You know, I read stereogum all the time, but I never comment. I just don’t feel the need to. But reading through the editorial blurb and then everyone else’s comments, I felt called to act. (In the form of a jumbled opinion in my text editor, natch).
When I first heard Wu Lyf that summer in 2011, I was 20 years old, and spending the first week in the first apartment I’d had to myself. I saw some chill album art for a song amusingly titled “heavy pop” on pitchfork, turned the lights off and played it to have something to go to bed to. I was floored from start to finish. The intro, where guitars build and fall in time to inhales and exhales, the gutteral, emotive yells that sounded like they were hurled from the inmost part of a person if for nothing else but to break the dreary silence. I knew exactly at that moment that it was the music I had been waiting to listen to for my entire life. Nothing else sounded like it. Metaphorically speaking, it’s timbre was the exact resonant frequency of my messy and short sighted early adult life. I have never again had that kind of reaction to new music.
Wu Lyf is the anthem that you throw your fists in the air and say ‘fuck you’ to everyone and everything that you can’t control, to all the things that you can’t figure out, to all the things you’re ashamed of having done and said. With Wu Lyf, I shed all the bullshit that my mind is hopelessly shrouded in; I am returned to the most essential core of who I am, who I want to be, and all I can do is breathe fast deep lungfuls of sunlight and midnight. Wu Lyf (and especially ‘heavy pop’) awakens something primal in me, that part of me that grows strongest when I am weakest.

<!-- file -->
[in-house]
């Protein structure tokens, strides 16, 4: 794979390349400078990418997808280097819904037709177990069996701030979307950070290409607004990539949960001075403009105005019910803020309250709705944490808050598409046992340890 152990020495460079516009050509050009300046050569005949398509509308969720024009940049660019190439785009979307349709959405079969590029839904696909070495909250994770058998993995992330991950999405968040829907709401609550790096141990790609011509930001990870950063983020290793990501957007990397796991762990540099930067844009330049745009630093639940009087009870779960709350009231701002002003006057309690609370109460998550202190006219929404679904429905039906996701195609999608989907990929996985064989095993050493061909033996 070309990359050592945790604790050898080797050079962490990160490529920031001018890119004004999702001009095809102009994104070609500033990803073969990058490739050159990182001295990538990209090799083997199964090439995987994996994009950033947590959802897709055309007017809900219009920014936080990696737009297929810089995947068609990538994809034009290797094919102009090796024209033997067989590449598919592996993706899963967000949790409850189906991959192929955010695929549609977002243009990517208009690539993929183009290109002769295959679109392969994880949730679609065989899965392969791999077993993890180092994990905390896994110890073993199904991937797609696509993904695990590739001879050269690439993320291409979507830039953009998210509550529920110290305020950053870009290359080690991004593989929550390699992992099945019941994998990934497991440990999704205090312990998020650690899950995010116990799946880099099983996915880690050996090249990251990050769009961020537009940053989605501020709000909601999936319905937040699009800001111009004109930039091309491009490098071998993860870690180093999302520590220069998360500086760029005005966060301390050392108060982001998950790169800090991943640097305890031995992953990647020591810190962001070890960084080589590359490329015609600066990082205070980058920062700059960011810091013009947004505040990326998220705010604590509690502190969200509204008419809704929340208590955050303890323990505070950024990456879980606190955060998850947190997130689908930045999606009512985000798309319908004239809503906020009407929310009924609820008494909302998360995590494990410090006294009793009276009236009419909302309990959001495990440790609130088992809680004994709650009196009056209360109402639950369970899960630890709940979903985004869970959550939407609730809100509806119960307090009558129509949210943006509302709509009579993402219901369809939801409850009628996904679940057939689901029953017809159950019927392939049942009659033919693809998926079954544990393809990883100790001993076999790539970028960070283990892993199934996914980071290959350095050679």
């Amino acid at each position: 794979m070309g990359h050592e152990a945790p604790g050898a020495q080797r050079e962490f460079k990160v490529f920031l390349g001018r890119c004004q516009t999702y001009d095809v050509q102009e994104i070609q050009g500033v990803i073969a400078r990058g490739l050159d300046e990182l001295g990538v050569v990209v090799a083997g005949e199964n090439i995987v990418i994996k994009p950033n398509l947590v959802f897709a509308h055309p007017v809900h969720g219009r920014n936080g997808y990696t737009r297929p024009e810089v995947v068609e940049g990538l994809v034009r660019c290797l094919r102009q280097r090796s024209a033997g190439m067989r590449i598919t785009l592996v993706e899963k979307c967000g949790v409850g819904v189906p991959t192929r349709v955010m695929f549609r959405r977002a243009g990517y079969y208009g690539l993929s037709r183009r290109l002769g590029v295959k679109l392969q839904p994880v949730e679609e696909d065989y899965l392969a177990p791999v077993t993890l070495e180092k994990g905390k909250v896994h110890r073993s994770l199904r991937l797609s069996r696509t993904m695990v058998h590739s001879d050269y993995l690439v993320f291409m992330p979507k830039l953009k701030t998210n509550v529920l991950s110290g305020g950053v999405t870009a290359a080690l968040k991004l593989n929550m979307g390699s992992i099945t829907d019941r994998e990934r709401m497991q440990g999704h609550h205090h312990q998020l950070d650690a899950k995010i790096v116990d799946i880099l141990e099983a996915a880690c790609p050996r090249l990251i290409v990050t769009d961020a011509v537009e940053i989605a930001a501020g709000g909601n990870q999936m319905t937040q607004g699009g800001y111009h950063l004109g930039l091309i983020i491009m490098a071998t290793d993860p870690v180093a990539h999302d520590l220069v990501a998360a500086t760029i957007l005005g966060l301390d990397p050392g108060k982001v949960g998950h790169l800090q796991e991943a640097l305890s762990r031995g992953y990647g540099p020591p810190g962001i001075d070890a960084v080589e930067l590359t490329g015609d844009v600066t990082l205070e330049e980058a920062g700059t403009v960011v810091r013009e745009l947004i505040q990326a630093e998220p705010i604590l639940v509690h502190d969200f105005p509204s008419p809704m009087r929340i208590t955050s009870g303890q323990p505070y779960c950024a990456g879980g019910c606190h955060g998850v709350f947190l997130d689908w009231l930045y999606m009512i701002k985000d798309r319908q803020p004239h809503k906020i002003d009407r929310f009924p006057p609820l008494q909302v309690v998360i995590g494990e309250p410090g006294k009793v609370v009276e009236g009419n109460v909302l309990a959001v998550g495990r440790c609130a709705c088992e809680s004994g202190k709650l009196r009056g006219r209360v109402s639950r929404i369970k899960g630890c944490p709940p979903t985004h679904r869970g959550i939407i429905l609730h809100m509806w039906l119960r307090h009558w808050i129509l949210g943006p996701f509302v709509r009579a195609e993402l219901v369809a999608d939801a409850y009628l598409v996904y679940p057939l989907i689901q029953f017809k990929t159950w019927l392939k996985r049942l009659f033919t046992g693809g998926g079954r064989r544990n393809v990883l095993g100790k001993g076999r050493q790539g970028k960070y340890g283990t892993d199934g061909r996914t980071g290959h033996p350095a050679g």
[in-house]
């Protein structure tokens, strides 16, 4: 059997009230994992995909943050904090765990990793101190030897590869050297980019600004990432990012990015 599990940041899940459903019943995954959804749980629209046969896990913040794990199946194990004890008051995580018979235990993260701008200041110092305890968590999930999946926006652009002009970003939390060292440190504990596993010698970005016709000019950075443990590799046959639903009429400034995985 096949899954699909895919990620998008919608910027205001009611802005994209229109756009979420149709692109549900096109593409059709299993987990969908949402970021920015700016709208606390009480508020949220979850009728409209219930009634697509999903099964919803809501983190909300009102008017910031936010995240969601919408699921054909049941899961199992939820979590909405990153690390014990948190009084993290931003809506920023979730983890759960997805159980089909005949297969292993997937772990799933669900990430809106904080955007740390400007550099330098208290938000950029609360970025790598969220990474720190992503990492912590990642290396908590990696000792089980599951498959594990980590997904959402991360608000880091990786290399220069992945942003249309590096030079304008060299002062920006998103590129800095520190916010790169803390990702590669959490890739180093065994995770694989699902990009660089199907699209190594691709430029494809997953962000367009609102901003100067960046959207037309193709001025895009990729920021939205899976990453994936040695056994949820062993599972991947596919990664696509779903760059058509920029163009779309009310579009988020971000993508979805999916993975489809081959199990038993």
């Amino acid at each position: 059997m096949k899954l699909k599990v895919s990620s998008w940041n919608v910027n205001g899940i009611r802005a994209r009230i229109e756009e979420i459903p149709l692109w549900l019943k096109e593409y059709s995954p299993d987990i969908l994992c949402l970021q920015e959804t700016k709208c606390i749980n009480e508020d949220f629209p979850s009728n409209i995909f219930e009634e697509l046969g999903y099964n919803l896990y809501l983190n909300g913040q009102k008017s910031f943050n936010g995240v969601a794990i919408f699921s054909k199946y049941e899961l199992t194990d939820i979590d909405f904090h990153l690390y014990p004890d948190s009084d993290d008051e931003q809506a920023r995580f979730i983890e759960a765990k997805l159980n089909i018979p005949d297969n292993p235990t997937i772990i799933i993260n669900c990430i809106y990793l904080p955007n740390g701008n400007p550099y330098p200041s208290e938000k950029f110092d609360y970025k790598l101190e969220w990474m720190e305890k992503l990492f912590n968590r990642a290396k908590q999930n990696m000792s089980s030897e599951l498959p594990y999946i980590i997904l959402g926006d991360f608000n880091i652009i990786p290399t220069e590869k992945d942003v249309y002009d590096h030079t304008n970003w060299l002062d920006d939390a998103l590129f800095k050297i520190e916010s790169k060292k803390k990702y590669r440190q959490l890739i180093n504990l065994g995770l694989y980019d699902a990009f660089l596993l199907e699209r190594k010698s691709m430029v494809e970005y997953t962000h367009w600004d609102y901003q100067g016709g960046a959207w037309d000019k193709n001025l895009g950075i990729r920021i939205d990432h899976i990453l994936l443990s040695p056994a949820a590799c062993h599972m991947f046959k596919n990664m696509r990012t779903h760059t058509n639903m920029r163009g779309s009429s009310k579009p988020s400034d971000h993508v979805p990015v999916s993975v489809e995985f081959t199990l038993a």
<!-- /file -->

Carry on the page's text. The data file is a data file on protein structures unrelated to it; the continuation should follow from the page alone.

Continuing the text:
..So, uh, you know, there are some people out here that really dig Wu Lyf for reasons beyond their mysterious press appearance or enigmatic artwork or whatever. Just sayin’.
I think Haze is the better rapper. Listen to “Werkin Girls”, and I don’t think you’ll find an AB track with that much fire&flow. Maybe that’s just me.
The only thing that throws me is the studio interview pitchfork did with Haze, and where she actually talks like a normal, well-educated, polite person. Like, she sounds like my doctor or something. Too much of a contrast with her firey brimstone barrage.
Now that’s just plain rude. I wasn’t making any judgements on your beverages of choice.